Most of us would agree that the forest is more beautiful, right? I would, anyway.
Now, I’m obviously not saying that you should let everything go and allow your organization run itself and grow organically. That would just be, well. . . dumb.
What I am saying is perfectionism is impossible, so there’s no point in even trying; all that will happen is you’ll burn yourself out.
The pursuit of perfectionism is one of the leading causes of chronic stress and subsequent burnout.
So, my advice is, learn to accept that ‘good enough is good to go’ and move on. Life really is too short.
3. Know your limits
I’m sorry to break this to you but despite what you might think or what people may have told you, you’re not a superhero. So don’t try and be one. There’s no need to try and live up to other peoples’ expectations, as you rarely will.
Now, there’s nothing wrong with working hard, being committed and going the extra mile. But if you’re not careful, before you know it you’ll be heading towards the point of no return.
So, to avoid this unwanted excursion into the badlands of burnout territory, you need to learn the gentle but effective art of saying no.
That’s the bottom line.
Know your limits. And just say no when you know you need to.
4. Have a hobby
If you have a hobby, great. If you don’t then get one!
There’s no better way to change lanes than get stuck into your favorite hobby, whether it’s rock climbing, music, sports or relaxing with a good book.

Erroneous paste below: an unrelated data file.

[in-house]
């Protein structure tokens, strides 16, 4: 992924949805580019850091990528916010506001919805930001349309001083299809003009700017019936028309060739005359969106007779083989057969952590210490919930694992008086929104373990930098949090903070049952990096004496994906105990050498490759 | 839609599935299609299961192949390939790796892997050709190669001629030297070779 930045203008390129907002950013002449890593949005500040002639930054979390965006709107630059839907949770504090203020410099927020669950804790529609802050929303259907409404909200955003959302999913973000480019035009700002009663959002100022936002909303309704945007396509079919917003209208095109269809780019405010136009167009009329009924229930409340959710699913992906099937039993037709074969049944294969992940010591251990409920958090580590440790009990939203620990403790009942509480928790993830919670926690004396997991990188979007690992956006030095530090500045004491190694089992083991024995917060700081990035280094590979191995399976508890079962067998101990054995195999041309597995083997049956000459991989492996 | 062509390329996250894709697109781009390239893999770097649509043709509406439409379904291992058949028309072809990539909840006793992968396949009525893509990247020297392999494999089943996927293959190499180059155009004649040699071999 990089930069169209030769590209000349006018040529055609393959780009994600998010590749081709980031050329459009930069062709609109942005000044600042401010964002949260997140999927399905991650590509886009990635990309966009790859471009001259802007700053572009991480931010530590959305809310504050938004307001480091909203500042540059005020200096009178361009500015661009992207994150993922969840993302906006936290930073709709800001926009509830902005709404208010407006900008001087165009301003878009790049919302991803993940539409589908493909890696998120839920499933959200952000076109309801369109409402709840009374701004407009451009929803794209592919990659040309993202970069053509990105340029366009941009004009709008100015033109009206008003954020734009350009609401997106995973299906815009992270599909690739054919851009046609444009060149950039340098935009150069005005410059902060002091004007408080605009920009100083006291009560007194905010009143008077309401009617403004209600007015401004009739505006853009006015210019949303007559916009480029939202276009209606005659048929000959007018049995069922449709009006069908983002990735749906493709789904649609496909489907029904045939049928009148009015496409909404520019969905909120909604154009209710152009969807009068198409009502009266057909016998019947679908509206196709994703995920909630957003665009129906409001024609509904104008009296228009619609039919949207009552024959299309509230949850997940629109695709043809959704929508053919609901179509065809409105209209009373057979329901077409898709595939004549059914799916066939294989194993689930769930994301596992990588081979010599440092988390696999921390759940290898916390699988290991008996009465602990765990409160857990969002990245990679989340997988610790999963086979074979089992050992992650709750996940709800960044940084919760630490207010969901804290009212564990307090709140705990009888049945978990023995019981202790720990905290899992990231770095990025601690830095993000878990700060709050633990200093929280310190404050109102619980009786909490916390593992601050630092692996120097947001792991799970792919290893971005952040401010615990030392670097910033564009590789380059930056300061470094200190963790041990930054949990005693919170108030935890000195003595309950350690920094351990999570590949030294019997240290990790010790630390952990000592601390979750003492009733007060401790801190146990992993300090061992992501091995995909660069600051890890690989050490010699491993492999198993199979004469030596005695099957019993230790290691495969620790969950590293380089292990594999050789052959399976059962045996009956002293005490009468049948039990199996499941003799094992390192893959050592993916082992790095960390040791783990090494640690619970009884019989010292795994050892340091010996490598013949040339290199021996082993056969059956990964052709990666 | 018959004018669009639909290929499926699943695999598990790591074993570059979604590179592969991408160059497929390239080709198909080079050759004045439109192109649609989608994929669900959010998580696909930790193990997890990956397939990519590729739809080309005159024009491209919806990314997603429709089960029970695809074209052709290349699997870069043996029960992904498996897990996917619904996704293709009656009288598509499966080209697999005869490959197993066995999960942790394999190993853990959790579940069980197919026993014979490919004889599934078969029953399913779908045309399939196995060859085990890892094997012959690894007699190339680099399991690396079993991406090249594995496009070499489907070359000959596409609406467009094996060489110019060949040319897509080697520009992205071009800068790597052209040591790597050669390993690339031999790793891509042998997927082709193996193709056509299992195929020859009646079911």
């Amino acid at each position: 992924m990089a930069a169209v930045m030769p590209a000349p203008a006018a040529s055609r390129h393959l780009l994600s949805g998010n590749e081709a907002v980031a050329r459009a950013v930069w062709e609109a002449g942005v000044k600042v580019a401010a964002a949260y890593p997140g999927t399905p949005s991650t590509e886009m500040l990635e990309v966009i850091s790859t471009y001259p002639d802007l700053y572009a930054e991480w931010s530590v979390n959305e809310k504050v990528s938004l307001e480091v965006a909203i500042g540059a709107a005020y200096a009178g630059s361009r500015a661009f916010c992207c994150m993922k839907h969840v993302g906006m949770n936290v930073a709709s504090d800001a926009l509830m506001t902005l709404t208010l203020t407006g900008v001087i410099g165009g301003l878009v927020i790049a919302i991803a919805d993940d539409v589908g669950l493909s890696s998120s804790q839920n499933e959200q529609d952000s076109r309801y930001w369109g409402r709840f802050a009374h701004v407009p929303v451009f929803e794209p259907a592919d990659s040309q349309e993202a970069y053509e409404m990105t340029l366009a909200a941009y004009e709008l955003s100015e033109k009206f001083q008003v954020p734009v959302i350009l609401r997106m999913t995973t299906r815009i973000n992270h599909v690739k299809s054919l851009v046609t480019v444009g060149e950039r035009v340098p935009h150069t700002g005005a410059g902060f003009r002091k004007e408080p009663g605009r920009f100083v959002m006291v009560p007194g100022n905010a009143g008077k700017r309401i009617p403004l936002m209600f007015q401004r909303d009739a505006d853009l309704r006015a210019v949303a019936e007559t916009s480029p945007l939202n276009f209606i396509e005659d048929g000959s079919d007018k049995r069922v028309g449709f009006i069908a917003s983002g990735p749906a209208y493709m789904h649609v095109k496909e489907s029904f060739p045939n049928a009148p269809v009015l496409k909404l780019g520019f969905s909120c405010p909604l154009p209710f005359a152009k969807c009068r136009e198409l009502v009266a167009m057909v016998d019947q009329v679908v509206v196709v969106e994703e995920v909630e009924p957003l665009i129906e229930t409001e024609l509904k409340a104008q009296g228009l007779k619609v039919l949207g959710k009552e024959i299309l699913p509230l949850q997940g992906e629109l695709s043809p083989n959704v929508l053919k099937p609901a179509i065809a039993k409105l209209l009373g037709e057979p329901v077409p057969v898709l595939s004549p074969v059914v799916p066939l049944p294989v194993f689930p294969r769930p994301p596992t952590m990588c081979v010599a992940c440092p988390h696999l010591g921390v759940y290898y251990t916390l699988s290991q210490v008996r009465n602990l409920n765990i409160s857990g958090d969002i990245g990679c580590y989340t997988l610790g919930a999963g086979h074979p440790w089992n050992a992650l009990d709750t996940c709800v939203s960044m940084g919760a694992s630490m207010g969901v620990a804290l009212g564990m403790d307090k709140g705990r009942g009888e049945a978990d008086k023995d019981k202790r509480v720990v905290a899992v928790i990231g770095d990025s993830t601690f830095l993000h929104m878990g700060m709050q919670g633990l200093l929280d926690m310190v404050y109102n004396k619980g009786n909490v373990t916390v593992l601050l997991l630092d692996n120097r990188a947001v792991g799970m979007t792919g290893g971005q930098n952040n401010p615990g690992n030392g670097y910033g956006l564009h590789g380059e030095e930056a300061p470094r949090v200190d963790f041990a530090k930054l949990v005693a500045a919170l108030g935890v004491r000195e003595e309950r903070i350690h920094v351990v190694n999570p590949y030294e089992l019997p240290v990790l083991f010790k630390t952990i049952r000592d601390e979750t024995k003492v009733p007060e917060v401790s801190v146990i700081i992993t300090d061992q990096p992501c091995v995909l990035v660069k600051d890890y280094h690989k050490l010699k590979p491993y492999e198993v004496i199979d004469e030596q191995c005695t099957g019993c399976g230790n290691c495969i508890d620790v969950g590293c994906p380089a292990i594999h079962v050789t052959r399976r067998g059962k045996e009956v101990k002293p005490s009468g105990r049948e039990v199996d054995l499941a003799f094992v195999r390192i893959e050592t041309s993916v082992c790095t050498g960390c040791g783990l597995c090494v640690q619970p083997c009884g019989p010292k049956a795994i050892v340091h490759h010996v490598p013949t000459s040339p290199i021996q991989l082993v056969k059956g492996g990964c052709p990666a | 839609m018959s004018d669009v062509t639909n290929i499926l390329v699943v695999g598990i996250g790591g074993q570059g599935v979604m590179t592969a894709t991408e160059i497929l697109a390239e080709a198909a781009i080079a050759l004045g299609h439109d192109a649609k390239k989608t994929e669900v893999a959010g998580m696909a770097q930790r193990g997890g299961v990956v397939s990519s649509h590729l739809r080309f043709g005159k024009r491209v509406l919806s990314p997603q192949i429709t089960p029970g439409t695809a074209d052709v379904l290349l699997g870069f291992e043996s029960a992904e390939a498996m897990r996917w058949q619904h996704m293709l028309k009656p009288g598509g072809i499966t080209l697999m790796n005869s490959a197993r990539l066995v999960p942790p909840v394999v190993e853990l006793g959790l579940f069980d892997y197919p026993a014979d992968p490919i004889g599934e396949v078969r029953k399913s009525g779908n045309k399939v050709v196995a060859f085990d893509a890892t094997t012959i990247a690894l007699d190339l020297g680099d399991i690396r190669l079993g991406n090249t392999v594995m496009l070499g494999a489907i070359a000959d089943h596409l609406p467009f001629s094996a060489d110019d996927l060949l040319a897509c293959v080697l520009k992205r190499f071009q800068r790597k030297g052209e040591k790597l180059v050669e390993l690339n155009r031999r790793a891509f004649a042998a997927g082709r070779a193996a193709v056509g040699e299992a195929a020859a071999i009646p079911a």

Whatever it is, it’s an antidote to burnout and should be encouraged because at the end of the day, life is there to be enjoyed.
The latest research also shows very clearly the link between enjoying your favorite hobby and an increase in mental well-being. Even such simple things as going on vacation can make a measurable difference to your physical and mental health.
The most successful long-term leaders in the world all know this secret. They all make time to have fun.
And so should you.
5. Delegate with discretion
Many leaders are control-freaks; it often comes with the territory.
But that’s nothing to be proud of.
Like perfectionists, control-freaks are obsessed with everything being done the ‘right’ way – in other words, THEIR way.
And what happens if that doesn’t happen? Yep – they freak out.
Instead of freaking out, they should learn to give out by delegating work to others, but that’s usually easier said than done, especially to begin with.
While it’s true that in the short-term it might be a pain to have to explain for thirty minutes how to do a job that would have taken you five, intelligent leaders think long-term and play the long game.
By delegating the right jobs to the right people at the right times, you kill three burnout birds with one strategic stone:
· You relieve yourself of the short-term stress of having to do it yourself when you are already overloaded
· You free up time that can be used do something else (or even take a quick break)
· You show trust in and also empower your employee
By delegating with discretion, you can increase productivity, improve morale, professionally develop your team and also keep yourself on the right side of the borderline between business bliss and burnout.
So, there you have it.
Burnout isn’t inevitable. It’s not a certainty. It’s simply symptomatic of a series of bad choices that have compounded over time.
So, if you’re beginning to see the warning signs and smell the burning embers at the bottom of your leadership tree, don’t ignore it.
Action these five tips today and learn to avoid leadership burnout before it even begins. By doing so you’ll ensure that you and your organization are ‘on fire’ in the right way. . .
This is Chris Machut.
See you next time – and stay safe out there!